Most people are aware of how ransomware works these days. After getting infected with malicious software, victims have to pay a Bitcoin sum to get their files restored. One question hardly anyone knew the answer to was how the criminals cashed out these Bitcoin proceeds. As it turns out, 95% of all collected funds were sold on the BTC-E exchange. That is a very disturbing development, especially when considering how the platform suffered from a major outage recently.
Converting illegally obtained bitcoins to regular money is not an easy feat. Even though Bitcoin is not anonymous, it is hard to link a user’s identity to online transactions. In most cases, criminals sell Bitcoin through exchanges. In other cases, they use peer-to-peer trading platforms, such as LocalBitcoins. It appears developers of ransomware mainly prefer using the BTC-E exchange. These findings are part of a recent investigation by Google.
BTC-E Attracts Ransomware Money Launderers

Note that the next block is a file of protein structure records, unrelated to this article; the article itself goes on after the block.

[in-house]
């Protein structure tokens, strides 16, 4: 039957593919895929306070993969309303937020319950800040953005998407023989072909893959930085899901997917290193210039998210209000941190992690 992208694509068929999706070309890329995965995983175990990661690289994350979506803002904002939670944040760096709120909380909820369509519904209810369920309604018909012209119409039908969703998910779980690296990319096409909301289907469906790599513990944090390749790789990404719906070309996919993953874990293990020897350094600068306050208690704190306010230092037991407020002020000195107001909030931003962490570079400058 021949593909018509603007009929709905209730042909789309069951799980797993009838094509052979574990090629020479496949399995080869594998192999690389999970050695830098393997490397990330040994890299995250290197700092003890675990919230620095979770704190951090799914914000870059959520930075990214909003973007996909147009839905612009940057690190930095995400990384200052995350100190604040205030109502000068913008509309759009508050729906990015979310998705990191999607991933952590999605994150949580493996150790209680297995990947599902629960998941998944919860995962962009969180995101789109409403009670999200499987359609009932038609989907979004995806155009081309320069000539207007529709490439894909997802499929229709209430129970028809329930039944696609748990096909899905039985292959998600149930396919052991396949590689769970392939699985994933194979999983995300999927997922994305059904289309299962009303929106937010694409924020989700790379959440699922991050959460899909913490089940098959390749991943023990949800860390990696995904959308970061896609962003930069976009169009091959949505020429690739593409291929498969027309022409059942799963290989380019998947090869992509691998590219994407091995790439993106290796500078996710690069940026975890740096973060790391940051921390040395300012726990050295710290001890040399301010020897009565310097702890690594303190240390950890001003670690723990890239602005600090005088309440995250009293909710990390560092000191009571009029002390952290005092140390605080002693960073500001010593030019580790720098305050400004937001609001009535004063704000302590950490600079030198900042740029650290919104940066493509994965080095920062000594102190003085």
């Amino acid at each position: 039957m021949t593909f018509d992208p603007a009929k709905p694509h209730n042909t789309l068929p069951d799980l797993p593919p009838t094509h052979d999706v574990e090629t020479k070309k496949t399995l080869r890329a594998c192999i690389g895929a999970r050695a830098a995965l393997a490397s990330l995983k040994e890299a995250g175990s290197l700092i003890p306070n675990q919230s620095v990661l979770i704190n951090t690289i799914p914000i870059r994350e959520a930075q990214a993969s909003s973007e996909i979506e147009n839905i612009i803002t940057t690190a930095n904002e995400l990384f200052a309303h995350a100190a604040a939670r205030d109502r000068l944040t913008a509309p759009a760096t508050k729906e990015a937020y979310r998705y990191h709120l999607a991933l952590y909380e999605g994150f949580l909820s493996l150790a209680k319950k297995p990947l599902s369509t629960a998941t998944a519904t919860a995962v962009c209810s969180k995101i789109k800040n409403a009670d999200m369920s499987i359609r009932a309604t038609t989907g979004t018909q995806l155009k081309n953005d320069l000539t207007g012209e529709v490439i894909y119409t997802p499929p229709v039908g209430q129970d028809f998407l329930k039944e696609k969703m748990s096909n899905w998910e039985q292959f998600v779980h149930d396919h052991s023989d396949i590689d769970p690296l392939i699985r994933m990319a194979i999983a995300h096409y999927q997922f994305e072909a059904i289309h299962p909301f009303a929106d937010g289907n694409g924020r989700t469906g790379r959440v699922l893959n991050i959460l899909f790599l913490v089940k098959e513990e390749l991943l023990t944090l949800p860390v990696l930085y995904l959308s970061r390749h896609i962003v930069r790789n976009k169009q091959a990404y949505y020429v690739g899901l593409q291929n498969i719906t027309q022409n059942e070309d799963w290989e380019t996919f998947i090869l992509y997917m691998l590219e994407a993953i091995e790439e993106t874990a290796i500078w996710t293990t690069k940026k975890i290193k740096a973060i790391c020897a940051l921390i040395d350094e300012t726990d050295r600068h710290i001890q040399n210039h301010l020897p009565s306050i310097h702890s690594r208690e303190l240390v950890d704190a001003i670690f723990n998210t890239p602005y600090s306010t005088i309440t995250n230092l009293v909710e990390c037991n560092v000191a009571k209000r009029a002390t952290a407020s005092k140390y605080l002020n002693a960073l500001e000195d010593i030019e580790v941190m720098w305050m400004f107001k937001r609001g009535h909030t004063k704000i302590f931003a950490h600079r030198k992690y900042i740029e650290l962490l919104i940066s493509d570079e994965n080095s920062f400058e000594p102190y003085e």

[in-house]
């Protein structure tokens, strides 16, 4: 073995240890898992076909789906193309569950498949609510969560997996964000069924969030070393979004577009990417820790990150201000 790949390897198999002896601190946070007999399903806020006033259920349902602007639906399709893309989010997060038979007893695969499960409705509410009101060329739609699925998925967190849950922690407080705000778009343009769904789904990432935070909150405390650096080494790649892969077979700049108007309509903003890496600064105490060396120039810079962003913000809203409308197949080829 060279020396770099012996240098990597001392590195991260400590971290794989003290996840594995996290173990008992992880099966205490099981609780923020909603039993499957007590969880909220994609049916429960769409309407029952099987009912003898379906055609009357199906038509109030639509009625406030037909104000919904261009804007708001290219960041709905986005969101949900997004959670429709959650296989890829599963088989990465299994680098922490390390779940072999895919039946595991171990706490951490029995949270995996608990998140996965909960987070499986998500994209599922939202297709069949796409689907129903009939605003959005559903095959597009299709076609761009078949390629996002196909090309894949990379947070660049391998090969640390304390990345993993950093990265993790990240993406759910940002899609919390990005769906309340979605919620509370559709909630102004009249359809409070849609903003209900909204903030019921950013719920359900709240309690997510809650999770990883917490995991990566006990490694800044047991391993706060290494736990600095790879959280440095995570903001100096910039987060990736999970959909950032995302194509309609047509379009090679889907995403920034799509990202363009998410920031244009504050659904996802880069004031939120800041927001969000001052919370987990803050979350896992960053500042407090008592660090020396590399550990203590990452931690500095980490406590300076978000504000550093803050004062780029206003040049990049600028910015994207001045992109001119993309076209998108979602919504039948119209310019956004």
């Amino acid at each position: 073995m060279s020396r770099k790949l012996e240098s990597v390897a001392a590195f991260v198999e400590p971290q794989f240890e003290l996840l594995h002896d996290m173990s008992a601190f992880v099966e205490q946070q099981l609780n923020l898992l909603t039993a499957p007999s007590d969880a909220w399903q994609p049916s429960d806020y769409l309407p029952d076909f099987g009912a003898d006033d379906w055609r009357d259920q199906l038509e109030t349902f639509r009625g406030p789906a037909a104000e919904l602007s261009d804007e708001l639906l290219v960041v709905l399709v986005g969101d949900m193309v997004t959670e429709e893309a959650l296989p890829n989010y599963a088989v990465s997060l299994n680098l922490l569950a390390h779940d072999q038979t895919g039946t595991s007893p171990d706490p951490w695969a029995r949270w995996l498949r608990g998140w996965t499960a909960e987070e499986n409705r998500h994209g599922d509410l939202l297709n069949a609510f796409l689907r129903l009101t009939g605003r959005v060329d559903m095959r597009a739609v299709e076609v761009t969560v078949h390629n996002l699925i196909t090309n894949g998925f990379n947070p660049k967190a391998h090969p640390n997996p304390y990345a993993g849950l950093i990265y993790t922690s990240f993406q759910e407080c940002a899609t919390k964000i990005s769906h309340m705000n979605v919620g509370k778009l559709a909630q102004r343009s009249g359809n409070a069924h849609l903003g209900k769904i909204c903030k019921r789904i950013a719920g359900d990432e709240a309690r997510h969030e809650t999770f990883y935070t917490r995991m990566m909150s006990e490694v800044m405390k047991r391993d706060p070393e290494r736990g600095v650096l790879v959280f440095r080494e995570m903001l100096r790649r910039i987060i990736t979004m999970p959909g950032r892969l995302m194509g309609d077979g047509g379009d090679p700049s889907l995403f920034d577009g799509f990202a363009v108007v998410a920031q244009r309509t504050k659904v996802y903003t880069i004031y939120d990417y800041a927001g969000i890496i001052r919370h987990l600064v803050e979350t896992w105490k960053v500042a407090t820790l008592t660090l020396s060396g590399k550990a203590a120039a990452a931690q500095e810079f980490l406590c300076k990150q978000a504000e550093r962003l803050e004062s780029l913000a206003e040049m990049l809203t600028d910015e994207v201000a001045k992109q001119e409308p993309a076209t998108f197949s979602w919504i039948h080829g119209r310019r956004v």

It is quite disconcerting to see BTC-E mentioned in this regard. The company operates one of the oldest cryptocurrency exchanges in history. While they never generated much volume, they are a respected platform as part of the community.That may come to an end sooner rather than later, though. According to Google, 95% of all ransoms were laundered through the BTC-E exchange. It is unclear which fiat currency was used to convert the BTC balances to cash, though.
It is unclear how Google came to this conclusion, unfortunately. Moreover, these findings won’t matter all that much, as BTC-E is a Russian exchange. Very few countries have a good relationship with the Eastern European country these days. Even fewer have any legal leeway there to press charges. Law enforcement agencies can’t do much about this situation, that much is evident. At the same time, the question becomes whether or not BTC-E is a cog in the money laundering machine for criminal proceeds.
Rest assured the ransomware threat will not diminish anytime soon. Even though BTC-E will be scrutinized from now on, there are other ways to convert illegally obtained bitcoins. Criminals won’t use BitMixer.io, though, as that popular tumbling service shut its doors earlier this week. It is evident things are changing in the world of Bitcoin and cryptocurrency. Making illegal activity subject to more scrutiny will help restore the public image of the world’s leading cryptocurrency.
Header image courtesy of Shutterstock
Let’s block ads! (Why?)